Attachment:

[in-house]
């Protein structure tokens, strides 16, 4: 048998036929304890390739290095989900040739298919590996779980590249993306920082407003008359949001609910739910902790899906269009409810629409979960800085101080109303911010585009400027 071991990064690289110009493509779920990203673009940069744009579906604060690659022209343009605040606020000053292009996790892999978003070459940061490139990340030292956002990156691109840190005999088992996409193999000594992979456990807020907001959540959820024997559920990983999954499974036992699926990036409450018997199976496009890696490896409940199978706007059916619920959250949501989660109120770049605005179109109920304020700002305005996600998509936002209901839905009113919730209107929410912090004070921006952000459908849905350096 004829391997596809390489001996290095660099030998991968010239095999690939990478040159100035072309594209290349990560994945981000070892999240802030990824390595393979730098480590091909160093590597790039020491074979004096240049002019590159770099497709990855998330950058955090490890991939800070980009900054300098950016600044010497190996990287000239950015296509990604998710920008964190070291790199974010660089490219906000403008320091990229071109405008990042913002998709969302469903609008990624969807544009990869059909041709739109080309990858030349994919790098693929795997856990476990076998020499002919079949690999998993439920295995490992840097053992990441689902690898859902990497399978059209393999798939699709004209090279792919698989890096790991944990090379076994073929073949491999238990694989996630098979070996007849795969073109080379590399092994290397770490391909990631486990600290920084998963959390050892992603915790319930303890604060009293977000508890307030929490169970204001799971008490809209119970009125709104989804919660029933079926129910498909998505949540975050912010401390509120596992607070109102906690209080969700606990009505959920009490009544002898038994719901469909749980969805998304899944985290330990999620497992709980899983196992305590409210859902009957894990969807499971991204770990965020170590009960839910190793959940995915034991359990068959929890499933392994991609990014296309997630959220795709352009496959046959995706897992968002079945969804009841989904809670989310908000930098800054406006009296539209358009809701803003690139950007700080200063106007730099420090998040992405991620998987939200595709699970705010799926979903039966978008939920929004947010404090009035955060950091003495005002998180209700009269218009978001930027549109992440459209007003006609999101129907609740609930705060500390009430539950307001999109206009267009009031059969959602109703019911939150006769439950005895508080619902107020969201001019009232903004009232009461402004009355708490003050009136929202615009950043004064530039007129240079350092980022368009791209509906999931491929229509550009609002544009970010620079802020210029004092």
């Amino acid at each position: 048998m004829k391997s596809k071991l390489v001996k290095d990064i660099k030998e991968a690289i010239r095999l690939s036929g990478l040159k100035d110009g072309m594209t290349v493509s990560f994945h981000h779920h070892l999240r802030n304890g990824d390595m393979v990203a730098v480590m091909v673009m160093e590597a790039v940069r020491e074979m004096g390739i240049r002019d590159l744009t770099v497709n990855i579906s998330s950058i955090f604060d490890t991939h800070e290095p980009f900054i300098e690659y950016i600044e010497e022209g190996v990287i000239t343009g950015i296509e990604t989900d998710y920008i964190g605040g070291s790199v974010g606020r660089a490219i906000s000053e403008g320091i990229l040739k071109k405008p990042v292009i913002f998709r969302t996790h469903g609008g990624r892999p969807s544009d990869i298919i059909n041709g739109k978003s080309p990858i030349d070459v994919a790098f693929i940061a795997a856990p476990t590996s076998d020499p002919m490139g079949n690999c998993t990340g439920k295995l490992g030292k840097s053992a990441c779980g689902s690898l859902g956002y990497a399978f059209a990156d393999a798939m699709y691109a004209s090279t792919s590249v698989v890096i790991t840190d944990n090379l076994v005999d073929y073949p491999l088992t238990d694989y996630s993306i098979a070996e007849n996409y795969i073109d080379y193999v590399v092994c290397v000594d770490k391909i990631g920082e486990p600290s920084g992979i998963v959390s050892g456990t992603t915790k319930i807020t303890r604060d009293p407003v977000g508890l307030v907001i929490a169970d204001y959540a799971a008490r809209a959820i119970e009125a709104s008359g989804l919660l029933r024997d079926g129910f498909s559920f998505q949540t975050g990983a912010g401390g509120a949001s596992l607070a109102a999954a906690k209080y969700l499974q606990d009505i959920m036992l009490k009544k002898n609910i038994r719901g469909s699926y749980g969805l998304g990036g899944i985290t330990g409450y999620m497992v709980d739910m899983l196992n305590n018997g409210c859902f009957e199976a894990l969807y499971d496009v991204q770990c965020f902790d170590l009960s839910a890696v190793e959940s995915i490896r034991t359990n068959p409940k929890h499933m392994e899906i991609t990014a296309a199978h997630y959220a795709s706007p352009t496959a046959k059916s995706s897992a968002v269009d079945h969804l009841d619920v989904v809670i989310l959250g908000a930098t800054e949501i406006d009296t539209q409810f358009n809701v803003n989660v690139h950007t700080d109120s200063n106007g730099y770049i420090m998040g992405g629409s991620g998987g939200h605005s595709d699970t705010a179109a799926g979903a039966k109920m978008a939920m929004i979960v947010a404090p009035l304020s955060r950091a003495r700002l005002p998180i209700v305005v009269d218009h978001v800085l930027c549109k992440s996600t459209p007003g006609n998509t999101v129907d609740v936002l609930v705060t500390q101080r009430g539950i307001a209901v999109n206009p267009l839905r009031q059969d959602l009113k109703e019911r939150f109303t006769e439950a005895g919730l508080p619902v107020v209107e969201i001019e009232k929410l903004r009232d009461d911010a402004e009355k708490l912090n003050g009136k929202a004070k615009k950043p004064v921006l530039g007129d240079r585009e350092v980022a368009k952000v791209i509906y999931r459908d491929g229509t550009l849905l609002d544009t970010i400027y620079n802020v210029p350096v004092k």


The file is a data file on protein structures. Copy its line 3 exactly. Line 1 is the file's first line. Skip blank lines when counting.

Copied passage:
């Amino acid at each position: 048998m004829k391997s596809k071991l390489v001996k290095d990064i660099k030998e991968a690289i010239r095999l690939s036929g990478l040159k100035d110009g072309m594209t290349v493509s990560f994945h981000h779920h070892l999240r802030n304890g990824d390595m393979v990203a730098v480590m091909v673009m160093e590597a790039v940069r020491e074979m004096g390739i240049r002019d590159l744009t770099v497709n990855i579906s998330s950058i955090f604060d490890t991939h800070e290095p980009f900054i300098e690659y950016i600044e010497e022209g190996v990287i000239t343009g950015i296509e990604t989900d998710y920008i964190g605040g070291s790199v974010g606020r660089a490219i906000s000053e403008g320091i990229l040739k071109k405008p990042v292009i913002f998709r969302t996790h469903g609008g990624r892999p969807s544009d990869i298919i059909n041709g739109k978003s080309p990858i030349d070459v994919a790098f693929i940061a795997a856990p476990t590996s076998d020499p002919m490139g079949n690999c998993t990340g439920k295995l490992g030292k840097s053992a990441c779980g689902s690898l859902g956002y990497a399978f059209a990156d393999a798939m699709y691109a004209s090279t792919s590249v698989v890096i790991t840190d944990n090379l076994v005999d073929y073949p491999l088992t238990d694989y996630s993306i098979a070996e007849n996409y795969i073109d080379y193999v590399v092994c290397v000594d770490k391909i990631g920082e486990p600290s920084g992979i998963v959390s050892g456990t992603t915790k319930i807020t303890r604060d009293p407003v977000g508890l307030v907001i929490a169970d204001y959540a799971a008490r809209a959820i119970e009125a709104s008359g989804l919660l029933r024997d079926g129910f498909s559920f998505q949540t975050g990983a912010g401390g509120a949001s596992l607070a109102a999954a906690k209080y969700l499974q606990d009505i959920m036992l009490k009544k002898n609910i038994r719901g469909s699926y749980g969805l998304g990036g899944i985290t330990g409450y999620m497992v709980d739910m899983l196992n305590n018997g409210c859902f009957e199976a894990l969807y499971d496009v991204q770990c965020f902790d170590l009960s839910a890696v190793e959940s995915i490896r034991t359990n068959p409940k929890h499933m392994e899906i991609t990014a296309a199978h997630y959220a795709s706007p352009t496959a046959k059916s995706s897992a968002v269009d079945h969804l009841d619920v989904v809670i989310l959250g908000a930098t800054e949501i406006d009296t539209q409810f358009n809701v803003n989660v690139h950007t700080d109120s200063n106007g730099y770049i420090m998040g992405g629409s991620g998987g939200h605005s595709d699970t705010a179109a799926g979903a039966k109920m978008a939920m929004i979960v947010a404090p009035l304020s955060r950091a003495r700002l005002p998180i209700v305005v009269d218009h978001v800085l930027c549109k992440s996600t459209p007003g006609n998509t999101v129907d609740v936002l609930v705060t500390q101080r009430g539950i307001a209901v999109n206009p267009l839905r009031q059969d959602l009113k109703e019911r939150f109303t006769e439950a005895g919730l508080p619902v107020v209107e969201i001019e009232k929410l903004r009232d009461d911010a402004e009355k708490l912090n003050g009136k929202a004070k615009k950043p004064v921006l530039g007129d240079r585009e350092v980022a368009k952000v791209i509906y999931r459908d491929g229509t550009l849905l609002d544009t970010i400027y620079n802020v210029p350096v004092k």